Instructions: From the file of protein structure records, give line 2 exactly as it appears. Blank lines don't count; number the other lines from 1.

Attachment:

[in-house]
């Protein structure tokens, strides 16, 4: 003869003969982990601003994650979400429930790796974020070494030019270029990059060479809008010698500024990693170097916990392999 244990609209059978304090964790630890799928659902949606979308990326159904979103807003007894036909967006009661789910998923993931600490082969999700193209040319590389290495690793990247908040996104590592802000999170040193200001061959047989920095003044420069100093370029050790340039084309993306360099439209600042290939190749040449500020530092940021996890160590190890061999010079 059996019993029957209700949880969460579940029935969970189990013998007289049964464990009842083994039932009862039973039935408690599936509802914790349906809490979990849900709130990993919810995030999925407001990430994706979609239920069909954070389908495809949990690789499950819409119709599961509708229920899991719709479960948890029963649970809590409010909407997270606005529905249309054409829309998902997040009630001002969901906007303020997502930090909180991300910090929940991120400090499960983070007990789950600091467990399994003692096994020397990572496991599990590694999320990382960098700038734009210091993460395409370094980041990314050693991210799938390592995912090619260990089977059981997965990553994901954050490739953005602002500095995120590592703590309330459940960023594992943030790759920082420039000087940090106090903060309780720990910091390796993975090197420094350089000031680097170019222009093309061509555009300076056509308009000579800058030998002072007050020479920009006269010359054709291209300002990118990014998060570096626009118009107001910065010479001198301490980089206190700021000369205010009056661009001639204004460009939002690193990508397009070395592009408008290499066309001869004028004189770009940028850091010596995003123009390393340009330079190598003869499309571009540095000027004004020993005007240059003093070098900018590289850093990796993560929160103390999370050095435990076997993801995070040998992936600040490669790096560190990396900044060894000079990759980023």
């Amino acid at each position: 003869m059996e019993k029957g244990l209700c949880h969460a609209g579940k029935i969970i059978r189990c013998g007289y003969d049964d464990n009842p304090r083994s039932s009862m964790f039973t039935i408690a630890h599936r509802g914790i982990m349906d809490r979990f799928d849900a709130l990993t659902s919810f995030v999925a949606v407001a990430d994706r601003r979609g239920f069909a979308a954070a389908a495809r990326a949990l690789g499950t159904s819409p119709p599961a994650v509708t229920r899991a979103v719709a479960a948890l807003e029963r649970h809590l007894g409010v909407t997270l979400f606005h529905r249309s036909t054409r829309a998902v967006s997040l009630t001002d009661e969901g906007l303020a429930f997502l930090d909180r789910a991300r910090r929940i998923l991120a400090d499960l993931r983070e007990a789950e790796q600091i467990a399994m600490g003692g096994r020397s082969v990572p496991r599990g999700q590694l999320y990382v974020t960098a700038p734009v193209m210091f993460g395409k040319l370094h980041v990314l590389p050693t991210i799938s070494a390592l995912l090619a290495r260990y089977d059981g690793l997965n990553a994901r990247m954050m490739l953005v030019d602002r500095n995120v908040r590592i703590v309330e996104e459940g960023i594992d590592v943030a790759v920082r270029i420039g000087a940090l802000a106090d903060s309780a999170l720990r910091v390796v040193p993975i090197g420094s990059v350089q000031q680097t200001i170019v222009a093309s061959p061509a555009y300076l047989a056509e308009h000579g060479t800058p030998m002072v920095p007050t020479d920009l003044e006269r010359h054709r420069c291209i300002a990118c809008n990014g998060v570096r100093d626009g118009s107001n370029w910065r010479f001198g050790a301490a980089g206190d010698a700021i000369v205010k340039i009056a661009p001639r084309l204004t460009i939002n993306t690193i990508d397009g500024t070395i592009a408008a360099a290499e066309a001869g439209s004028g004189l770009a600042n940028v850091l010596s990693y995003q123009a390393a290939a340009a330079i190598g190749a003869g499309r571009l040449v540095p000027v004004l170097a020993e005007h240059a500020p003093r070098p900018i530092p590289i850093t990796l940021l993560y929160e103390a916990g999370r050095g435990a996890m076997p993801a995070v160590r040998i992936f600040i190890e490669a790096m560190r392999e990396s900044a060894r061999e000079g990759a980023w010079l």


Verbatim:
């Protein structure tokens, strides 16, 4: 003869003969982990601003994650979400429930790796974020070494030019270029990059060479809008010698500024990693170097916990392999 244990609209059978304090964790630890799928659902949606979308990326159904979103807003007894036909967006009661789910998923993931600490082969999700193209040319590389290495690793990247908040996104590592802000999170040193200001061959047989920095003044420069100093370029050790340039084309993306360099439209600042290939190749040449500020530092940021996890160590190890061999010079 059996019993029957209700949880969460579940029935969970189990013998007289049964464990009842083994039932009862039973039935408690599936509802914790349906809490979990849900709130990993919810995030999925407001990430994706979609239920069909954070389908495809949990690789499950819409119709599961509708229920899991719709479960948890029963649970809590409010909407997270606005529905249309054409829309998902997040009630001002969901906007303020997502930090909180991300910090929940991120400090499960983070007990789950600091467990399994003692096994020397990572496991599990590694999320990382960098700038734009210091993460395409370094980041990314050693991210799938390592995912090619260990089977059981997965990553994901954050490739953005602002500095995120590592703590309330459940960023594992943030790759920082420039000087940090106090903060309780720990910091390796993975090197420094350089000031680097170019222009093309061509555009300076056509308009000579800058030998002072007050020479920009006269010359054709291209300002990118990014998060570096626009118009107001910065010479001198301490980089206190700021000369205010009056661009001639204004460009939002690193990508397009070395592009408008290499066309001869004028004189770009940028850091010596995003123009390393340009330079190598003869499309571009540095000027004004020993005007240059003093070098900018590289850093990796993560929160103390999370050095435990076997993801995070040998992936600040490669790096560190990396900044060894000079990759980023």